preserve biological diversity.
A.B.P. was funded as a Royal Society Incoming Research
Fellow. K.F.S. received funding from a David H. Smith
Conservation Research Fellowship, a Switzer Leadership
Grant and Brown University. K.A. received funding from
Morris Animal Foundation and the British Ecological
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Diseases in biological conservation K. F. Smith, K. Acevedo-Whitehouse and A. B. Pedersen
... The extinction risk of wildlife populations following the emergence of a novel pathogen has been strongly linked to host population sizes and pathogen transmission patterns [5,27]. Evaluating host numbers and pathogen prevalence in natural populations will therefore be an essential step in characterizing variation in population-level responses following disease emergence. ...
... Notably however, this single extinction event occurred in an initially small-sized population, which was likely introduced from a small founder base. Hence, in line with theoretical risk factors for disease-induced extinction [5], Bsal may especially imperil species and populations with low initial population sizes or those thinned by pre-outbreak perturbations, including endemic and already endangered species [27]. This will particularly hold true given at least partial density-independent transmission patterns (also see further below). ...
... Overall, our findings illustrate how the impacts of emerging hypervirulent pathogens can be unpredictable, even for some of the most susceptible host species. For one, we confirm the possibility of extinction, and point at the role of pre-epidemic population sizes in determining extinction risk [5,27]. Yet, we additionally show how host responses within surviving populations may vary in a demographic, ecological as well as a molecular context, despite showing similar (reduced) host encounter rates after outbreaks. ...
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Understanding wildlife responses to novel threats is vital in counteracting biodiversity loss. The emerging pathogen Batrachochytrium salamandrivorans (Bsal) causes dramatic declines in European salamander populations, and is considered an imminent threat to global amphibian biodiversity. However, real-life disease outcomes remain largely uncharacterized. We performed a multidisciplinary assessment of the longer-term impacts of Bsal on highly susceptible fire salamander (Salamandra salamandra) populations, by comparing four of the earliest known outbreak sites to uninfected sites. Based on large-scale monitoring efforts, we found population persistence in strongly reduced abundances to over a decade after Bsal invasion, but also the extinction of an initially small-sized population. In turn, we found that host responses varied, and Bsal detection remained low, within surviving populations. Demographic analyses indicated an ongoing scarcity of large reproductive adults with potential for recruitment failure, while spatial comparisons indicated a population remnant persisting within aberrant habitat. Additionally, we detected no early signs of severe genetic deterioration, yet nor of increased host resistance. Beyond offering additional context to Bsal-driven salamander declines, results highlight how the impacts of emerging hypervirulent pathogens can be unpredictable and vary across different levels of biological complexity, and how limited pathogen detectability after population declines may complicate surveillance efforts.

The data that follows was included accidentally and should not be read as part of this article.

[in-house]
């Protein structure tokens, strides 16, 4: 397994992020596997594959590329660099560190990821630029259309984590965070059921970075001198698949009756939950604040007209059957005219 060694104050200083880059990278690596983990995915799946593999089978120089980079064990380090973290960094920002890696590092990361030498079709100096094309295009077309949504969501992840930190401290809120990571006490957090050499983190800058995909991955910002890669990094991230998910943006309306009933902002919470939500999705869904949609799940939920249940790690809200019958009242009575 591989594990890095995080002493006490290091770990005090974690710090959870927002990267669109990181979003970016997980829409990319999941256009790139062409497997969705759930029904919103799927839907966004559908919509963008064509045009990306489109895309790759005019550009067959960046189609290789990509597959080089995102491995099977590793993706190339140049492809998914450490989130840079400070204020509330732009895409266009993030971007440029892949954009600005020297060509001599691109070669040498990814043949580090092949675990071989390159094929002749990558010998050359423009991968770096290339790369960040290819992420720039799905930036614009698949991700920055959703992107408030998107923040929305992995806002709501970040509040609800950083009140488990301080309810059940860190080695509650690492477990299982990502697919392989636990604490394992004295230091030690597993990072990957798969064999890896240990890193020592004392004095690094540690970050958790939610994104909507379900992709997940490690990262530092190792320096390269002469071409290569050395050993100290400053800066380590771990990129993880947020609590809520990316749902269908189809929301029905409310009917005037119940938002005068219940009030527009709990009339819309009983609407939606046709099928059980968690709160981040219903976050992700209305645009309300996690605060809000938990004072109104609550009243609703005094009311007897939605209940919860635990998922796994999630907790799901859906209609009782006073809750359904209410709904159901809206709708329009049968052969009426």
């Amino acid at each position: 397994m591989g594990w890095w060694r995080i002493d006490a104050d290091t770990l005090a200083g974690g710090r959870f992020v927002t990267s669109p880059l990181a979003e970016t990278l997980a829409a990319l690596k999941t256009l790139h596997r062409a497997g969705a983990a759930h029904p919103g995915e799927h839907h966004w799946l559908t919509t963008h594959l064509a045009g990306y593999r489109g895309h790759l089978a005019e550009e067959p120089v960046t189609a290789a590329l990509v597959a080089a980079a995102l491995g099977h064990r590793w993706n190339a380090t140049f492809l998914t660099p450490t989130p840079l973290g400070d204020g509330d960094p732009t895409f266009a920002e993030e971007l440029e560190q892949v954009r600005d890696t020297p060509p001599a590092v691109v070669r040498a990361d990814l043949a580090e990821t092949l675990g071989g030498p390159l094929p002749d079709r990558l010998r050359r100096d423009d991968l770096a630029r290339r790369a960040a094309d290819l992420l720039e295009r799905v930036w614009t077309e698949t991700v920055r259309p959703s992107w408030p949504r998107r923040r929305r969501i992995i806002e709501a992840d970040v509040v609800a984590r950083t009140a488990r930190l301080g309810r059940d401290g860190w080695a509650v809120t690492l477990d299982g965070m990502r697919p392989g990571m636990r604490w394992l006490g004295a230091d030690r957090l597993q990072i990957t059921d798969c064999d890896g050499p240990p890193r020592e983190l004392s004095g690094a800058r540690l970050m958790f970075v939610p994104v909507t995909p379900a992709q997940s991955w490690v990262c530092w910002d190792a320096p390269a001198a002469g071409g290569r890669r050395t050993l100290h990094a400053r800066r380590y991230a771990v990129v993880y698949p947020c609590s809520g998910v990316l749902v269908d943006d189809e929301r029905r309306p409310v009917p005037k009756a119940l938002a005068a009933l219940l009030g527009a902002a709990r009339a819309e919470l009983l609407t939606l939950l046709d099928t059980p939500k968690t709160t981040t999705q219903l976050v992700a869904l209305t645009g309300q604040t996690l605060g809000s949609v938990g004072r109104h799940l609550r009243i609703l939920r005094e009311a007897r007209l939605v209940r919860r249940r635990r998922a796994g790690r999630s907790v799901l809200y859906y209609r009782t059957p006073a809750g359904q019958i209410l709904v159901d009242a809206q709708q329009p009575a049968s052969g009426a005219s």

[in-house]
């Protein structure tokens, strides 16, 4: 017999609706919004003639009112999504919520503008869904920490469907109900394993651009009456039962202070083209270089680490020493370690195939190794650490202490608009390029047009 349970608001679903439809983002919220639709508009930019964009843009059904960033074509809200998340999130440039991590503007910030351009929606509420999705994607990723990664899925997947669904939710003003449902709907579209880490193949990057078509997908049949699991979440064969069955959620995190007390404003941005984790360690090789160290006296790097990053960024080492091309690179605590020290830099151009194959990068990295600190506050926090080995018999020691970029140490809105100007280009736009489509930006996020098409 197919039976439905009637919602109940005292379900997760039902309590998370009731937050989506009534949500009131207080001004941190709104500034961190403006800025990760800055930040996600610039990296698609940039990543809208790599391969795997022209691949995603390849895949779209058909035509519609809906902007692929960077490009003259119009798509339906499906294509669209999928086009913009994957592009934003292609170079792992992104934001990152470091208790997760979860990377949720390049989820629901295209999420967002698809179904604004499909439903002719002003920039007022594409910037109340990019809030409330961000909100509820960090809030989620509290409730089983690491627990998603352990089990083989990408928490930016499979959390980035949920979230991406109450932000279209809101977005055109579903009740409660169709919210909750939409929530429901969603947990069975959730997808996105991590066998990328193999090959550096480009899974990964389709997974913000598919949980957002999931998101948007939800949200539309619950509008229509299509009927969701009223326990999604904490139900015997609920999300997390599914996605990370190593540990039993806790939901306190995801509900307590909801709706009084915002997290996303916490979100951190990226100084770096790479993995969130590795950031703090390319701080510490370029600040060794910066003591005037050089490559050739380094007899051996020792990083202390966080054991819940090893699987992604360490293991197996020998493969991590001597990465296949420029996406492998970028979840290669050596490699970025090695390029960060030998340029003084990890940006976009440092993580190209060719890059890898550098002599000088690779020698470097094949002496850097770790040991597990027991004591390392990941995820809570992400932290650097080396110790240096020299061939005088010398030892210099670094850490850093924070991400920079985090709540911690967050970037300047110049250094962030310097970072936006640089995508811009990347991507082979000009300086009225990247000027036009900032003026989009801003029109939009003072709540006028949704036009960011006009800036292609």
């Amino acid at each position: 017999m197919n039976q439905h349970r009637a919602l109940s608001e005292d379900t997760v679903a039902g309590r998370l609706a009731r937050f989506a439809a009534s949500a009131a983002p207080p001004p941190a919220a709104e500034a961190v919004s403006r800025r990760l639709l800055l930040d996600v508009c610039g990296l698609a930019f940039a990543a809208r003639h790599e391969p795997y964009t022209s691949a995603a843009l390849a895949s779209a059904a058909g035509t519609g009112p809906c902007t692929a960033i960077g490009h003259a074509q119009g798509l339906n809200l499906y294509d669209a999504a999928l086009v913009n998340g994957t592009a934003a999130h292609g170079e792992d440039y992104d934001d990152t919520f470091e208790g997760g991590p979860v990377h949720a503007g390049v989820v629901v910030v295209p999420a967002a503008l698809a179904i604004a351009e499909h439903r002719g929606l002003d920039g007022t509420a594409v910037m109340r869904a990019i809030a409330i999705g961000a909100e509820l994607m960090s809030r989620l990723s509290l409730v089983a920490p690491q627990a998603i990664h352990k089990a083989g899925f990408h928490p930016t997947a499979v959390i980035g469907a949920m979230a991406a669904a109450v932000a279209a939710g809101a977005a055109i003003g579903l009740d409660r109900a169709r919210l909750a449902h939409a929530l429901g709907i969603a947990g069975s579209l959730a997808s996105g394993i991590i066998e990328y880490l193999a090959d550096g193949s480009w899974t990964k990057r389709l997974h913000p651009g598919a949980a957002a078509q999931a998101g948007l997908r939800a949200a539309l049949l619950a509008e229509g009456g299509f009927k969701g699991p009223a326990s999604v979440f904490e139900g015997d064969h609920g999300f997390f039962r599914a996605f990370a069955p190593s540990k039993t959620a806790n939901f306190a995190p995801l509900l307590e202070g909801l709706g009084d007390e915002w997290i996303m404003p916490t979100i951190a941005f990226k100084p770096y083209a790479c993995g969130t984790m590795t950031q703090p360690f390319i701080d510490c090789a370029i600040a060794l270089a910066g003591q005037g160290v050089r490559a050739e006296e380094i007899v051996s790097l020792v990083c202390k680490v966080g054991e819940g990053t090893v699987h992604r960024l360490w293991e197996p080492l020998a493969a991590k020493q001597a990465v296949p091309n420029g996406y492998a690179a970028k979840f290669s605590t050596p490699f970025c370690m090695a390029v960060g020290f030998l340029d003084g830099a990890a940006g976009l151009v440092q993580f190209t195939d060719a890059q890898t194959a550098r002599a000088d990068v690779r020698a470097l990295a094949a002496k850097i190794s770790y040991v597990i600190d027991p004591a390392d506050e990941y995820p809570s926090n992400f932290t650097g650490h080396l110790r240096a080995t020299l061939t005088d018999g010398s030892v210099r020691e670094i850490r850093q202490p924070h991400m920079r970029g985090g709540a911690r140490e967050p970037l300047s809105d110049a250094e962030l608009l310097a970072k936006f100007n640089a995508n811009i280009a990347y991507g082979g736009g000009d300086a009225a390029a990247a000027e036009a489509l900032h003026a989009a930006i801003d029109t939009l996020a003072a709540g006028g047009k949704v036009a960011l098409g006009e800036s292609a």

... Las enfermedades infecciosas han sido raramente citadas como una amenaza importante para la conservación de especies de fauna silvestre. Entre las principales amenazas se suelen describir la destrucción de los hábitats, la introducción de especies exóticas, la contaminación ambiental, el cambio climático y el tráfico de especies silvestres (Smith 2009). Sin embargo, los agentes infecciosos pueden interactuar con otros factores impulsores y causar declinaciones temporales o permanentes en las poblaciones de fauna silvestre, atentando de esa manera contra su conservación (Valenzuela-Sánchez y Medina-Vogel 2014). ...